Ueda Domain

Ueda Castle, administrative centre of Ueda Domain

Ueda Domain (上田藩 Ueda-han) was a feudal domain under the Tokugawa shogunate of Edo period Japan. It is located in Shinano Province, Honshū. The domain was centered at Ueda Castle, located in what is now part of the city of Ueda in Nagano Prefecture.[1]


The Sanada clan had ruled Chiisagata District in Shinano Province during the Sengoku period under the Takeda clan and subsequently most of northern Shinano and Kōzuke Province as retainers of Toyotomi Hideyoshi. Ueda Castle was the site of two battles between the Sanada and the Tokugawa clan, notably the Siege of Ueda in 1600 when Sanada Masayuki with a force of 2000 men held off Tokugawa Hidetada's invading force of 38,000 men for so long that they arrived late for then Battle of Sekigahara. Following the establishment of the Tokugawa shogunate, Sanada Nobuyuki was confirmed as daimyō with Ueda Domain, with holdings assessed at 95,000 koku. However, in 1622 the clan was transferred to Matsushiro Domain.

The Sanada were replaced at Ueda by Sengoku Tadamasa, formerly of Komoro Domain, with a reduction to 60,000 koku. However, Tadamasa died in 1628 before his plans to rebuild Ueda castle were realised, and his son Sengoku Tadatoshi became embroiled in a dispute over land surveys. His son, Sengoku Masaakira reduced the domain by giving 2000 koku to his younger brother before he was transferred to Izushi Domain in Tajima Province in 1706.

Ueda Domain was then given to Matsudaira Tadachika, with an assessed kokudaka of 58,000 koku. Matsudaira Tadachika served in many important roles within the administration of Tokugawa Ieshige, including Kyoto shoshidai from 1717 through 1724 and rōjū in 1724, His son, Matsudaira Tadazane, gave 5000 koku to his younger brother, reducing the domain to 53,000 koku. The Matsudaira clan remained in control of the domain to the Meiji restoration.

During the Boshin War, the domain sided with the imperial side, and sent forces to fight in the Battle of Hokuetsu and Battle of Aizu. In July 1871, with the abolition of the han system, Ueda Domain briefly became Ueda Prefecture, and was merged into the newly created Nagano Prefecture. Under the new Meiji government, Matsudaira Tadanari, the last daimyo of Ueda Domain went to study at Rutgers university and was given the kazoku peerage title of shishaku (viscount).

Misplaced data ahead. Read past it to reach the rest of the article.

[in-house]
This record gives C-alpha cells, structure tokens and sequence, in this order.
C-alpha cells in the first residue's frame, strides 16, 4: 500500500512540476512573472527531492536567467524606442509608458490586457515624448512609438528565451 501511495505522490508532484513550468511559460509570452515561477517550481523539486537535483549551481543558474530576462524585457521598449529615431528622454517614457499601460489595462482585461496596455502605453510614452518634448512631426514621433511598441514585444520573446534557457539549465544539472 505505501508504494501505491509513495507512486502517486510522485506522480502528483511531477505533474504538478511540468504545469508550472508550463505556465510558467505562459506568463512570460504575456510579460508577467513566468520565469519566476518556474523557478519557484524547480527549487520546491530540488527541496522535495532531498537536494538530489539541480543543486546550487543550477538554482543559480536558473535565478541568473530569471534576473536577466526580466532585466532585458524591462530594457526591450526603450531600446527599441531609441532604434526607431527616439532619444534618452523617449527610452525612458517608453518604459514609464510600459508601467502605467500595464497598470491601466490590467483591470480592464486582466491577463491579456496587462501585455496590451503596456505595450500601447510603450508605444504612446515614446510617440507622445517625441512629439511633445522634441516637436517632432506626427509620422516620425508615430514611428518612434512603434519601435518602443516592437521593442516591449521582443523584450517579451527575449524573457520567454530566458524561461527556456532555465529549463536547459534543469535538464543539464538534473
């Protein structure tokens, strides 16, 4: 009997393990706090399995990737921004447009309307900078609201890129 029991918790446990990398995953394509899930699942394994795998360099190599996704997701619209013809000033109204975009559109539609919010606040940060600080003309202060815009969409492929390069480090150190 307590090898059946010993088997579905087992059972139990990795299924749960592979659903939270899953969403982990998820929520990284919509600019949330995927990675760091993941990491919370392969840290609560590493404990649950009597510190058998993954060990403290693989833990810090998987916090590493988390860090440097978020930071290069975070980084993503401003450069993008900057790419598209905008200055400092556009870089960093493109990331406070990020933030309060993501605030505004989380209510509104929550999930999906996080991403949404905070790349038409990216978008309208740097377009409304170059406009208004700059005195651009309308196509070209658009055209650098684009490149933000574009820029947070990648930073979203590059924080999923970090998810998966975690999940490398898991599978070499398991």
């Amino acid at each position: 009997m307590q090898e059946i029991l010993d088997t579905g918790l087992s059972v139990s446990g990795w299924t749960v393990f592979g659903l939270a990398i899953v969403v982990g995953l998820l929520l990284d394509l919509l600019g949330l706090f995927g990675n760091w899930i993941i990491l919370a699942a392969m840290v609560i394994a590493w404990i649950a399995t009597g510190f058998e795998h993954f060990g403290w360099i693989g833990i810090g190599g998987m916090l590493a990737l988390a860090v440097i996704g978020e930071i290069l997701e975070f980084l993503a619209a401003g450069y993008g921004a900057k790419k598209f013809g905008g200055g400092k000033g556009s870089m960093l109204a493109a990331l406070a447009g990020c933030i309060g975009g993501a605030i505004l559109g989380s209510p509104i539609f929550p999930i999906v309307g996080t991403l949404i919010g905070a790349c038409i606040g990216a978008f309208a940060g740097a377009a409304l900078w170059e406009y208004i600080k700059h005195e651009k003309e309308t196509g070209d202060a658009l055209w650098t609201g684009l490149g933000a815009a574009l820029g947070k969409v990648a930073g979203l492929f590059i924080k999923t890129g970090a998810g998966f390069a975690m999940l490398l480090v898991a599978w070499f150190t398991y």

Bakumatsu period holdings

As with most domains in the han system, Ueda Domain consisted of several discontinuous territories calculated to provide the assigned kokudaka, based on periodic cadastral surveys and projected agricultural yields.[2][3]

List of Daimyo

#Name Tenure Courtesy title Court Rank kokudakaNotes
Sanada clan (tozama) 1600-1622 [4]
1Sanada Nobuyuki (真田信之)1600-1622Izu-no-kami (伊豆守) Lower 5th (従五位下) 95,000 koku transfer to Matsushiro Domain
Sengoku clan (tozama) 1622-1706 [5]
1Sengoku Tadamasa (仙石忠政)1622-1628Hyōbu-no-daifu (兵部大輔) Lower 5th (従五位下) 60,000 koku transfer from Komoro Domain
2Sengoku Masatoshi (仙石政俊)1628-1669Echizen-no-kami (越前守) Lower 5th (従五位下) 60,000 -> 58,000 koku
3Sengoku Masaakira (仙石政明)1669-1706Echizen-no-kami (越前守) Lower 5th (従五位下) 58,000 koku transfer to Izushi Domain
Matsudara clan (Fuji) (fudai) 1706-1871[6]
1Matsudaira Tadachika (松平忠周)1706-1728Iga-no-kami (伊賀守); Jijū (侍従) Lower 4th (従四位下) 58,000 kokutransfer from Izushi Domain
2Matsudaira Tadazane (松平忠愛)1728-1749Iga-no-kami (伊賀守) Lower 5th (従五位下) 58,000 koku
3Matsudaira Tadayori (松平忠順)1749-1783Iga-no-kami (伊賀守) Lower 5th (従五位下) 58,000 koku
4Matsudaira Tadamasa (松平忠済)1783-1812Iga-no-kami (伊賀守) Lower 5th (従五位下) 58,000 koku
5Matsudaira Tadasato (松平忠学)1816-1830Iga-no-kami (伊賀守) Lower 5th (従五位下) 58,000->53,000 koku
6Matsudaira Tadakata (松平忠固)1830-1858Iga-no-kami (伊賀守); Jijū (侍従) Lower 4th (従四位下)53,000 koku
7Matsudaira Tadanari (松平忠礼)1858-1871Iga-no-kami (伊賀守) Lower 5th (従五位下) 53,000 koku Domainal governor

See also

List of Han


External links


  1. "Shinano Province" at JapaneseCastleExplorer.com; retrieved 2013-6-25.
  2. Mass, Jeffrey P. and William B. Hauser. (1987). The Bakufu in Japanese History, p. 150.
  3. Elison, George and Bardwell L. Smith (1987). Warlords, Artists, & Commoners: Japan in the Sixteenth Century, p. 18.
  4. Papinot, Jacques Edmond Joseph. (1906). Dictionnaire d’histoire et de géographie du Japon; Papinot, (2003). "Sanada" at Nobiliare du Japon, p. 52; retrieved 2013-6-25.
  5. Papinot, (2003). "Sengoku" at Nobiliare du Japon, p. 54; retrieved 2013-6-25.
  6. Papinot, (2003). "Matsufaira (Fuji)" at Nobiliare du Japon, p. 31; retrieved 2013-6-25.
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